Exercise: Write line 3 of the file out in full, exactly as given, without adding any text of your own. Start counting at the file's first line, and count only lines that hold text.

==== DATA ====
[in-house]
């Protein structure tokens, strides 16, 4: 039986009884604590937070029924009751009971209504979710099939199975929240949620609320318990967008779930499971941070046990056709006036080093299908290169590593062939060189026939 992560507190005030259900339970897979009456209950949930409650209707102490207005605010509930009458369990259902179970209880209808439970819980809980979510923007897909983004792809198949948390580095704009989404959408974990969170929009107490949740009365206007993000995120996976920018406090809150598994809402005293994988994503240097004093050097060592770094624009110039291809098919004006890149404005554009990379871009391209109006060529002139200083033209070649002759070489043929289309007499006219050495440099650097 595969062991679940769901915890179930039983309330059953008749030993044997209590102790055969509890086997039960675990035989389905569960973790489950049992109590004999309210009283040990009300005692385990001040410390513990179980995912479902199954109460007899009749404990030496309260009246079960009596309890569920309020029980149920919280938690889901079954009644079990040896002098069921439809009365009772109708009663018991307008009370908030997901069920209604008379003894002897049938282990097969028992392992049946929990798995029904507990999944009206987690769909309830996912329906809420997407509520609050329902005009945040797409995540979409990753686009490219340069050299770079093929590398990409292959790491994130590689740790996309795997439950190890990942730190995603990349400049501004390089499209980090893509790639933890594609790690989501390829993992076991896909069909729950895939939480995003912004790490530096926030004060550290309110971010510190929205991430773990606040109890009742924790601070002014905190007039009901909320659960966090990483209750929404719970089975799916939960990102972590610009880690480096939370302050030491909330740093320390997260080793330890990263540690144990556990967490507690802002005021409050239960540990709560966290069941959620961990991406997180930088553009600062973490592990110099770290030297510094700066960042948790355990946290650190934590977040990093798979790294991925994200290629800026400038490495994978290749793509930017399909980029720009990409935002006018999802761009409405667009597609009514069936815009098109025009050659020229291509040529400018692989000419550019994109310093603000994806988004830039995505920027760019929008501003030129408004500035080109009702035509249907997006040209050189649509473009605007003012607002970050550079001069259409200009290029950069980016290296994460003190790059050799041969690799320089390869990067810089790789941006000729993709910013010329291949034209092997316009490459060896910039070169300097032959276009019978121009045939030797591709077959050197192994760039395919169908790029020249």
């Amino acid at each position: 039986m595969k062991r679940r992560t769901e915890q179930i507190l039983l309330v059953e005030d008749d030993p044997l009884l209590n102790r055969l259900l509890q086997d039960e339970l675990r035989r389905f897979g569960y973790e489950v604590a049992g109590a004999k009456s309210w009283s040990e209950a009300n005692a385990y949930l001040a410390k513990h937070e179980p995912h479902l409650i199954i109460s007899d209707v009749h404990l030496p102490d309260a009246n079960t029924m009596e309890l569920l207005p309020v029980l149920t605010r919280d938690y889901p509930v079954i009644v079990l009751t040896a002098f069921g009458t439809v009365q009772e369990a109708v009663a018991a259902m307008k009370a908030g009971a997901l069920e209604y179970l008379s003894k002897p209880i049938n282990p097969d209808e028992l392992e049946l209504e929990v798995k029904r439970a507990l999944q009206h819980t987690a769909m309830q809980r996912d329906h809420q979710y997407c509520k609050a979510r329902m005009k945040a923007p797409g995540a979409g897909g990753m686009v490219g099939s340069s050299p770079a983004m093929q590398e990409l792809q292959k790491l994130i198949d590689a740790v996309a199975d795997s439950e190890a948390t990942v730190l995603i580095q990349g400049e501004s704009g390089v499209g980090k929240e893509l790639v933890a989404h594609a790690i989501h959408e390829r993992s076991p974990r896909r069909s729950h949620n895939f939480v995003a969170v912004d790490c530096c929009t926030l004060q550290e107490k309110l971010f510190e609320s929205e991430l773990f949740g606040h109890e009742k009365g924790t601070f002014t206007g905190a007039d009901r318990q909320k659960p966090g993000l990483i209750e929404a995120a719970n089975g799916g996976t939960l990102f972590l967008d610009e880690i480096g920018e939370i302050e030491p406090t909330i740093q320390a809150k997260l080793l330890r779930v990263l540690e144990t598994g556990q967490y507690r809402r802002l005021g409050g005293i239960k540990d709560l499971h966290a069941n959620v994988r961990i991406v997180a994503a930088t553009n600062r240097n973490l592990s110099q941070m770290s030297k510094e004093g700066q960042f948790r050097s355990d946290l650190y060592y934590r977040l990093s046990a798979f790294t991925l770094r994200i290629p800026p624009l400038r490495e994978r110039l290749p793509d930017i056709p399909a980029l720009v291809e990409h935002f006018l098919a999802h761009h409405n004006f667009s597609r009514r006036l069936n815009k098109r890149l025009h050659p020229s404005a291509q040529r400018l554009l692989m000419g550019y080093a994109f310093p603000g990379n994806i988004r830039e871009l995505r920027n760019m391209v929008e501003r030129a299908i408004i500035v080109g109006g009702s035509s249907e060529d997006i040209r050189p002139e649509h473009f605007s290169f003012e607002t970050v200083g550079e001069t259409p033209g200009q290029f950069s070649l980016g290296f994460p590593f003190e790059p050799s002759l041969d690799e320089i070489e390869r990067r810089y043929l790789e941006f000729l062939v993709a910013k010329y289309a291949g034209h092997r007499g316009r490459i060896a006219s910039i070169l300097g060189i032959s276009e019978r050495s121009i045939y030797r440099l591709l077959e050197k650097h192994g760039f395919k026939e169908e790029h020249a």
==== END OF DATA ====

């Amino acid at each position: 039986m595969k062991r679940r992560t769901e915890q179930i507190l039983l309330v059953e005030d008749d030993p044997l009884l209590n102790r055969l259900l509890q086997d039960e339970l675990r035989r389905f897979g569960y973790e489950v604590a049992g109590a004999k009456s309210w009283s040990e209950a009300n005692a385990y949930l001040a410390k513990h937070e179980p995912h479902l409650i199954i109460s007899d209707v009749h404990l030496p102490d309260a009246n079960t029924m009596e309890l569920l207005p309020v029980l149920t605010r919280d938690y889901p509930v079954i009644v079990l009751t040896a002098f069921g009458t439809v009365q009772e369990a109708v009663a018991a259902m307008k009370a908030g009971a997901l069920e209604y179970l008379s003894k002897p209880i049938n282990p097969d209808e028992l392992e049946l209504e929990v798995k029904r439970a507990l999944q009206h819980t987690a769909m309830q809980r996912d329906h809420q979710y997407c509520k609050a979510r329902m005009k945040a923007p797409g995540a979409g897909g990753m686009v490219g099939s340069s050299p770079a983004m093929q590398e990409l792809q292959k790491l994130i198949d590689a740790v996309a199975d795997s439950e190890a948390t990942v730190l995603i580095q990349g400049e501004s704009g390089v499209g980090k929240e893509l790639v933890a989404h594609a790690i989501h959408e390829r993992s076991p974990r896909r069909s729950h949620n895939f939480v995003a969170v912004d790490c530096c929009t926030l004060q550290e107490k309110l971010f510190e609320s929205e991430l773990f949740g606040h109890e009742k009365g924790t601070f002014t206007g905190a007039d009901r318990q909320k659960p966090g993000l990483i209750e929404a995120a719970n089975g799916g996976t939960l990102f972590l967008d610009e880690i480096g920018e939370i302050e030491p406090t909330i740093q320390a809150k997260l080793l330890r779930v990263l540690e144990t598994g556990q967490y507690r809402r802002l005021g409050g005293i239960k540990d709560l499971h966290a069941n959620v994988r961990i991406v997180a994503a930088t553009n600062r240097n973490l592990s110099q941070m770290s030297k510094e004093g700066q960042f948790r050097s355990d946290l650190y060592y934590r977040l990093s046990a798979f790294t991925l770094r994200i290629p800026p624009l400038r490495e994978r110039l290749p793509d930017i056709p399909a980029l720009v291809e990409h935002f006018l098919a999802h761009h409405n004006f667009s597609r009514r006036l069936n815009k098109r890149l025009h050659p020229s404005a291509q040529r400018l554009l692989m000419g550019y080093a994109f310093p603000g990379n994806i988004r830039e871009l995505r920027n760019m391209v929008e501003r030129a299908i408004i500035v080109g109006g009702s035509s249907e060529d997006i040209r050189p002139e649509h473009f605007s290169f003012e607002t970050v200083g550079e001069t259409p033209g200009q290029f950069s070649l980016g290296f994460p590593f003190e790059p050799s002759l041969d690799e320089i070489e390869r990067r810089y043929l790789e941006f000729l062939v993709a910013k010329y289309a291949g034209h092997r007499g316009r490459i060896a006219s910039i070169l300097g060189i032959s276009e019978r050495s121009i045939y030797r440099l591709l077959e050197k650097h192994g760039f395919k026939e169908e790029h020249a």